On Saturday 7th January at 13:30 UK Uncut staged a protest against HSBC outside their branch on Lord Street in Liverpool. A group of about twenty protestors lined up in front of the branch, unfurled a banner and aired HSBC’s dirty laundry over a loudhailer for the entire world to hear. HSBC promptly locked the doors and called the police.
What did HSBC do to attract such attention? Put simply, HSBC set up a company based in Guernsey to invest in PFI schemes where private sector companies build things like hospitals and schools then lease them back to the government over a thirty-year period at a massive profit. For example, the Queen Alexandra Hospital in Portsmouth, which cut 700 jobs last year, is leased back to the government by a private firm for £43m per year for thirty years. HSBC owns 89.9% of the project though its Guernsey based investment company.
In a six month period last year HSBC made £38m profit from its PFI portfolio but paid only £100k tax because they funnels the money through the tax-haven of Guernsey. That is just 0.26% tax. If income tax were charged at the same rate someone who earns a salary of £20,000 would pay just £40.
Several police cars arrived not long after the protest began but quickly left as it became clear that there was little they could do. Two officers remained behind in a CCTV van to “monitor” the protest but mostly they just sat there looking bored.
After a couple of hours I left the peaceful protest to meet my parents and their extremely excitable (but lovely) dog at Albert Dock. After coffee and dog walking, at about 16:45 whilst walking home I overheard a security guard outside Sports Direct talking to a woman about protestors at Vodafone. It had to be UK Uncut so I walked back to take a look.
Vodafone is a favourite target of UK Uncut. They fought through the courts for over ten years to avoid paying a £6bn tax bill. Just when it looked like the courts were going to rule against them HMRC stepped in and cut a deal, that is now under investigation, to pay back just a fraction of what they owe. They also avoided paying £1.6bn in India and complied with the Egyptian government to send pro-regime propaganda to its subscribers in Egypt during the unrest of early 2011.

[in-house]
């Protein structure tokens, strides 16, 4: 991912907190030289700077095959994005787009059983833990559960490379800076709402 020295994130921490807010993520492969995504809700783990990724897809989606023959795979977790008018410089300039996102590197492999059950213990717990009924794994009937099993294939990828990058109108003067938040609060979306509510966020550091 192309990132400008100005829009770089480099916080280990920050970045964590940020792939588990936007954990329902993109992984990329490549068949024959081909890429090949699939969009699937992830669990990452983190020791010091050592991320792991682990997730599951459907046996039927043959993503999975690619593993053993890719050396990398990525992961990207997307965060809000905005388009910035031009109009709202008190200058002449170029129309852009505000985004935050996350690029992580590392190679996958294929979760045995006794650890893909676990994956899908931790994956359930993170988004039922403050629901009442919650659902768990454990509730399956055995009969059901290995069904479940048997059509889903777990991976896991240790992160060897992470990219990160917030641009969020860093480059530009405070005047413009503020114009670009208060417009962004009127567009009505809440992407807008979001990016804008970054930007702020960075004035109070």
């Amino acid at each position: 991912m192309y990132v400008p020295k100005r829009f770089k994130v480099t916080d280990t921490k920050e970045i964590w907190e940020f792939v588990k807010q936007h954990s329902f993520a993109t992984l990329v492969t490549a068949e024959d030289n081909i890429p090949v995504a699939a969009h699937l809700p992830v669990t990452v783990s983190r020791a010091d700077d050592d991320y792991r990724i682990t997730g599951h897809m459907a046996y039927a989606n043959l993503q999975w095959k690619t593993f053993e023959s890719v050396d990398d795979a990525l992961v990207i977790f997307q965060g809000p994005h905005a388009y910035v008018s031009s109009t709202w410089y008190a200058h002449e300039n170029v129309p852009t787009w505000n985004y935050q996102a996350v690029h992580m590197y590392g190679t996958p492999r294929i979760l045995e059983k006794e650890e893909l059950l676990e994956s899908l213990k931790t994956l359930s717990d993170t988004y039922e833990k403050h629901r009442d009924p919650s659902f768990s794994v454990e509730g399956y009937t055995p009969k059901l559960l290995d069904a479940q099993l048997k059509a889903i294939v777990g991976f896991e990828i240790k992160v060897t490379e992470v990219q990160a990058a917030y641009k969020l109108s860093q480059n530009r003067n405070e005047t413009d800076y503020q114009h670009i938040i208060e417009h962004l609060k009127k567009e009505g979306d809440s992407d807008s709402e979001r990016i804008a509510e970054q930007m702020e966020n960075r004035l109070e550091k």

When I arrived there was a large crowd gathered outside Boots, another tax-dodger, who moved their headquarters to Switzerland a couple of years ago thereby reducing their UK tax bill by £150m a year despite posting profits of £475m. Boots used to pay 33% of their profits in tax, now it’s just 3%.
The protest wasn’t as calm as before – there were security guards squaring up to the protesters, throwing insults and trying to intimidate them. Moments later it all kicked off, typically, whilst I was looking down at my phone tweeting. I looked up just in time to see a guard grabbing a protester by the collar whilst another was pulling back as though he had just thrown a punch. The crowd surged forward before exploding outwards as guards chased protesters down the street, knocking a woman to the ground as they went.
That’s the point at which this video begins…
Several people in the video allege that a security guard punched a pregnant woman and put a cigarette out on a protesters face. How can anyone justify doing that to another human being? The fact that the guards try to prevent the camera-man from filming before assaulting him shows clearly that they are thugs who don’t want to be filmed whilst they wonder about attacking peaceful protesters.
its interesting how, at 03:41, the guard in blue claims “it’s got nothing to do with me. I’ve just come here” yet I have a photo of him when he was squaring up to protesters in front of Boots. He was getting right in their face and making kissy-faces at them, trying to wind them up.
Despite thuggish security guards assaulting people, the day was a resounding success. HSBC, Boots, Topshop and Vodafone were forced to close and several hundred people learnt a thing or two about just how widespread corporate tax avoidance actually is. We are all in this together… unless you have a corporate accountant.